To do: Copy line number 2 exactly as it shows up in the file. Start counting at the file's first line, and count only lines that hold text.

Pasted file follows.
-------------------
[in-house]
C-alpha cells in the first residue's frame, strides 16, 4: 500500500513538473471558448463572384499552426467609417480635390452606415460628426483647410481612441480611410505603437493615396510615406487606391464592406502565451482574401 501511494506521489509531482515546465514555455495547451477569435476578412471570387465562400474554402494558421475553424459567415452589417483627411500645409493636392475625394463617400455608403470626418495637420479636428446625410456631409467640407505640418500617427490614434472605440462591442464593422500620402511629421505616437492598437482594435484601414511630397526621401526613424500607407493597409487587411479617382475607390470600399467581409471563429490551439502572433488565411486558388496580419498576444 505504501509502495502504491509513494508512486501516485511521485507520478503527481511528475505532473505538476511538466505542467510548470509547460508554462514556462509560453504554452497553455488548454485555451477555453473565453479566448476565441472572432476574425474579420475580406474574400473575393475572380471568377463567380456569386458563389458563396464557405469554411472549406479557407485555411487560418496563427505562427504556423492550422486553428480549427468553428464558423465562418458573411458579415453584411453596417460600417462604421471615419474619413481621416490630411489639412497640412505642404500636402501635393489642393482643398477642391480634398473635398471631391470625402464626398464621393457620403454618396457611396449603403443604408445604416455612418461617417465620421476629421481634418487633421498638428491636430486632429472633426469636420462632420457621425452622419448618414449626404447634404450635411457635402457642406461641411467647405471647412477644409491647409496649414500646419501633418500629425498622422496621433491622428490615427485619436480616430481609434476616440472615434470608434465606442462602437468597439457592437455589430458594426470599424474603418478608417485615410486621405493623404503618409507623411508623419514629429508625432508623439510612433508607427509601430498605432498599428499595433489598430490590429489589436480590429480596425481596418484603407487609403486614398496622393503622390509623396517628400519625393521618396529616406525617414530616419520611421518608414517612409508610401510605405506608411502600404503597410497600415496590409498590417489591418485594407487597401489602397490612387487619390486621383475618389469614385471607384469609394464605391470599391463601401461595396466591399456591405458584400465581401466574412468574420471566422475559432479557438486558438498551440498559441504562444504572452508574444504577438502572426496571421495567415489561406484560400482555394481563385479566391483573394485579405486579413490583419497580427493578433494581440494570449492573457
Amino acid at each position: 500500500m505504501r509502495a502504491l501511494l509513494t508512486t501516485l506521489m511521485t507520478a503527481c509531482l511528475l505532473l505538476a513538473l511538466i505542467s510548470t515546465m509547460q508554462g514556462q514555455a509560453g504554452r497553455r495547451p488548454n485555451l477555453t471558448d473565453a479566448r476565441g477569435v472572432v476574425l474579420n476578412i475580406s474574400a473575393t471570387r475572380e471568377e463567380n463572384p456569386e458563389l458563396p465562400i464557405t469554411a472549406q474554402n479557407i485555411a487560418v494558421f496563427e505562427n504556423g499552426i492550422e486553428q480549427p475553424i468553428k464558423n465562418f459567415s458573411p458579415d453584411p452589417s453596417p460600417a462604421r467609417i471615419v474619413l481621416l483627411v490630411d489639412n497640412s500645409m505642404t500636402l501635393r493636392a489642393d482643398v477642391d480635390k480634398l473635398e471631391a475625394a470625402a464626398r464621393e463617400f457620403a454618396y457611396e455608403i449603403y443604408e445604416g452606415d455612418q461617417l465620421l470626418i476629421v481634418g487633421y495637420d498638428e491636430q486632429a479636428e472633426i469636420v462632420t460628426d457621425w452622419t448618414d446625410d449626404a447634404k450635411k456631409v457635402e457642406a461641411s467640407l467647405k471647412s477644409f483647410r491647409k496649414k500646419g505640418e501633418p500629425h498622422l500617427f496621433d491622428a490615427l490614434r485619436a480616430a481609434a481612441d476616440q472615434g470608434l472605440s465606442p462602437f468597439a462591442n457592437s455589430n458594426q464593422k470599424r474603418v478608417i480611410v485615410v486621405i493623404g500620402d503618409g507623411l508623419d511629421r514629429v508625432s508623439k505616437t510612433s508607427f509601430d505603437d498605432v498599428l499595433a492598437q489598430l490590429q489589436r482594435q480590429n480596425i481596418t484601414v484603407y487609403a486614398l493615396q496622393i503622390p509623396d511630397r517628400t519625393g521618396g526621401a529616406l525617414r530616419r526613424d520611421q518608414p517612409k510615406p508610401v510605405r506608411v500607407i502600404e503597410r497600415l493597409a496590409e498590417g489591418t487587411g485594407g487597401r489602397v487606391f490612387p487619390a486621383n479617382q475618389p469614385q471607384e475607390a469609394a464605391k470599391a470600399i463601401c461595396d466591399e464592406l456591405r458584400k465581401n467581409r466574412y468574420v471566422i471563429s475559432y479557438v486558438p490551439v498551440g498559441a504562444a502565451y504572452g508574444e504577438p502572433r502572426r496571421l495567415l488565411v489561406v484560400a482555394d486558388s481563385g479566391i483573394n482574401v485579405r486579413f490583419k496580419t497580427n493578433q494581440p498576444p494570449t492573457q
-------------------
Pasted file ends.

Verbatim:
C-alpha cells in the first residue's frame, strides 16, 4: 500500500513538473471558448463572384499552426467609417480635390452606415460628426483647410481612441480611410505603437493615396510615406487606391464592406502565451482574401 501511494506521489509531482515546465514555455495547451477569435476578412471570387465562400474554402494558421475553424459567415452589417483627411500645409493636392475625394463617400455608403470626418495637420479636428446625410456631409467640407505640418500617427490614434472605440462591442464593422500620402511629421505616437492598437482594435484601414511630397526621401526613424500607407493597409487587411479617382475607390470600399467581409471563429490551439502572433488565411486558388496580419498576444 505504501509502495502504491509513494508512486501516485511521485507520478503527481511528475505532473505538476511538466505542467510548470509547460508554462514556462509560453504554452497553455488548454485555451477555453473565453479566448476565441472572432476574425474579420475580406474574400473575393475572380471568377463567380456569386458563389458563396464557405469554411472549406479557407485555411487560418496563427505562427504556423492550422486553428480549427468553428464558423465562418458573411458579415453584411453596417460600417462604421471615419474619413481621416490630411489639412497640412505642404500636402501635393489642393482643398477642391480634398473635398471631391470625402464626398464621393457620403454618396457611396449603403443604408445604416455612418461617417465620421476629421481634418487633421498638428491636430486632429472633426469636420462632420457621425452622419448618414449626404447634404450635411457635402457642406461641411467647405471647412477644409491647409496649414500646419501633418500629425498622422496621433491622428490615427485619436480616430481609434476616440472615434470608434465606442462602437468597439457592437455589430458594426470599424474603418478608417485615410486621405493623404503618409507623411508623419514629429508625432508623439510612433508607427509601430498605432498599428499595433489598430490590429489589436480590429480596425481596418484603407487609403486614398496622393503622390509623396517628400519625393521618396529616406525617414530616419520611421518608414517612409508610401510605405506608411502600404503597410497600415496590409498590417489591418485594407487597401489602397490612387487619390486621383475618389469614385471607384469609394464605391470599391463601401461595396466591399456591405458584400465581401466574412468574420471566422475559432479557438486558438498551440498559441504562444504572452508574444504577438502572426496571421495567415489561406484560400482555394481563385479566391483573394485579405486579413490583419497580427493578433494581440494570449492573457